CoolData blog

19 August 2014

Score! … As pictured by you

Filed under: Book, Peter Wylie, Score! — Tags: , , — kevinmacdonell @ 7:25 pm
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Left to right: Elisa Shoenberger, Leigh Petersen Visaya, Rebekah O’Brien, and Alison Rane in Chicago. (Click for full size.)

During the long stretch of time that Peter Wylie and I were writing our book, Score! Data-Driven Success for Your Advancement Team, there were days when I thought that even if we managed to get the thing done, it might not be that great. There were just so many pieces that needed to fit together somehow … I guess we each didn’t want to let the other down, so we plugged on despite doubts and delays, and then, somehow, it got finished.

Whew, I thought. Washed my hands of that! I expected I would walk away from it,  move on to other projects, and be glad that I had my early mornings and weekends back.

That’s not what happened.

These few months later, my eye will still be caught now and then by the striking, colourful cover of the book sitting on my desk. It draws me to pick it up and flip through it — even re-read bits. I find myself thinking, “Hey, I like this.”

Of course, who cares, right? I am not the reader. However, whatever I might think about Score!, it has been even more gratifying for Peter and I to hear from folks who seem to like it as much as we do. How fun it has been to see that bright cover popping up in photos and on social media every once in a while.

I’ve collected a few of those photos and tweets here, along with some other images related to the book. Feel free to post your own “Score selfies” on Twitter using the hashtag #scorethebook. Or if you’re not into Twitter, send me a photo at kevin.macdonell@gmail.com.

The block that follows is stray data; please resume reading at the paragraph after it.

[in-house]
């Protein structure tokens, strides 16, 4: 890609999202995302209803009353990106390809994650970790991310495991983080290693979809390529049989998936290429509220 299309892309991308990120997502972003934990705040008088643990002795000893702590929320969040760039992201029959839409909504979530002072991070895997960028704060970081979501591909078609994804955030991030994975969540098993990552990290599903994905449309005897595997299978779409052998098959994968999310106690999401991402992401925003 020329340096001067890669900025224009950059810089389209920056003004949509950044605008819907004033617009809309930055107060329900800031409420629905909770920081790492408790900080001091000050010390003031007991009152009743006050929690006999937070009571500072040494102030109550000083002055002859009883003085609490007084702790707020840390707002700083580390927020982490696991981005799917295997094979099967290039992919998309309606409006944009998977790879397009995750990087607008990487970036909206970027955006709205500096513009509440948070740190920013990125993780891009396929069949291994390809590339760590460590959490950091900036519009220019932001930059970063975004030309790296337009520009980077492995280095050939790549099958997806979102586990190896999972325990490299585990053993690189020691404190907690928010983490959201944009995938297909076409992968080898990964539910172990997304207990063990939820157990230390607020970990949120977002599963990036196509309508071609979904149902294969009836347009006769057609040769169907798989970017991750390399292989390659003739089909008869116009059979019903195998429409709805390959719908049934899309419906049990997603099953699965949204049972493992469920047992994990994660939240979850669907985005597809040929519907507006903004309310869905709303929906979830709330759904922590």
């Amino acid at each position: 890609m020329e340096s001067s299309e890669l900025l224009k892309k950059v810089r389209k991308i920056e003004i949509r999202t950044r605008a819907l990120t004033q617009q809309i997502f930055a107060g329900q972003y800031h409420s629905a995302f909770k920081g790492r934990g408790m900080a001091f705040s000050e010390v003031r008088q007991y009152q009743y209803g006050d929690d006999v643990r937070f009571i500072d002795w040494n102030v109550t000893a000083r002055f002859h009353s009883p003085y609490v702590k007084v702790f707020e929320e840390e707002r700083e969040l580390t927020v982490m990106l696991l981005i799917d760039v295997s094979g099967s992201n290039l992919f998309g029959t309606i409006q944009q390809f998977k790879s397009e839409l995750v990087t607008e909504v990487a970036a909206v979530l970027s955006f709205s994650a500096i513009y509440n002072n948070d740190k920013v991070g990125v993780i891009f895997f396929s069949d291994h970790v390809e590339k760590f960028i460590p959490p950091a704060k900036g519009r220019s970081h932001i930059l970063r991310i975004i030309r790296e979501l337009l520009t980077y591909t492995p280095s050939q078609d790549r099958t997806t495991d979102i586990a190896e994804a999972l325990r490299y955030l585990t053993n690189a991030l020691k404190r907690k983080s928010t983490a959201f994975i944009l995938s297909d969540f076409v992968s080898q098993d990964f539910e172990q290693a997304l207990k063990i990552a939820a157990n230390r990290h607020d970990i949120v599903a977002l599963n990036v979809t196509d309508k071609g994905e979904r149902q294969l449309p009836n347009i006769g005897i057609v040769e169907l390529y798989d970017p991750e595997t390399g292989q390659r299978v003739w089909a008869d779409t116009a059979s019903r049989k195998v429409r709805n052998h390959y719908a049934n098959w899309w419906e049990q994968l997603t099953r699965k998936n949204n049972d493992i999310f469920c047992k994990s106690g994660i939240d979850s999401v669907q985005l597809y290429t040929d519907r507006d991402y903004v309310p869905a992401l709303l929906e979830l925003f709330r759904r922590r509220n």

Click here to order your copy of Score! from the CASE Bookstore.

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Jennifer Cunningham, Senior Director, Metrics+Marketing for the Office of Alumni Affairs, Cornell University. @jenlynham

Click here to order your copy of Score! from the CASE Bookstore.

While we would like for you to buy it, we would LOVE for you to read it and put it to work in your shop. Your buying it earns us each enough money to buy a cup of coffee. Your READING it furthers the reach and impact of ideas and concepts that fascinate us and which we love to share.

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22 April 2014

Score! ships tomorrow

Filed under: Book, Score! — Tags: , , — kevinmacdonell @ 7:29 pm

scoreThe printer delivered early, and a copy of Score! showed up at CASE headquarters in Washington DC this afternoon.

(Doug Goldenberg-Hart, CASE’s Director, Editorial Projects sent this photo to prove it.)

To everyone who put in an advance order, your copy will be available to ship tomorrow (Wednesday).

Peter Wylie and I sincerely hope you enjoy it.

Click here to order.

 

 

 

 

 

 

 

 

 

 

 

 

 

 

 

 

 

23 December 2013

New from CASE Books: Score!

Filed under: Book, CoolData, Peter Wylie — Tags: , , , — kevinmacdonell @ 9:39 am

CASE_coverAs the year draws to a close, I’m pleased to announce that the book I’ve co-written with Peter Wylie will be available in January. ‘Score!’ joins a host of fine publications in CASE’s new catalog. I’m looking forward to having a look through this catalog for new books for the office. (‘Score’ is featured on page 12.)

So what is this new book about? The full title is Score!: Data-Driven Success for Your Advancement Team, and as a recent of issue of BriefCASE notes: “Kevin MacDonell and Peter Wylie walk readers through compelling arguments for why an organization should adopt data-driven decision-making as well as explanations of basic issues such as identifying and mining the pertinent data and what operations to perform once that data is in hand.”

You can read the rest of that article here: Ready to Score!?

4 February 2010

The habit of giving, and the habit of testing

Filed under: Predictor variables — Tags: , , , — kevinmacdonell @ 9:33 am

I think it’s always interesting to know what patterns others have found that are predictive of giving. But it’s a mistake to latch onto them as if they were universal truths.

A story in the January 2010 issue of CASE Currents magazine (the publication of the Council for Advancement and Support of Education) alerted me to a new study which the story says “shows that alumni who gave to their alma mater every year in the first five years after graduation gave, on average, eight times more to the institution by their 20th year out than even those alumni who donated the same amount in the first few years but did not make a steady habit of it.”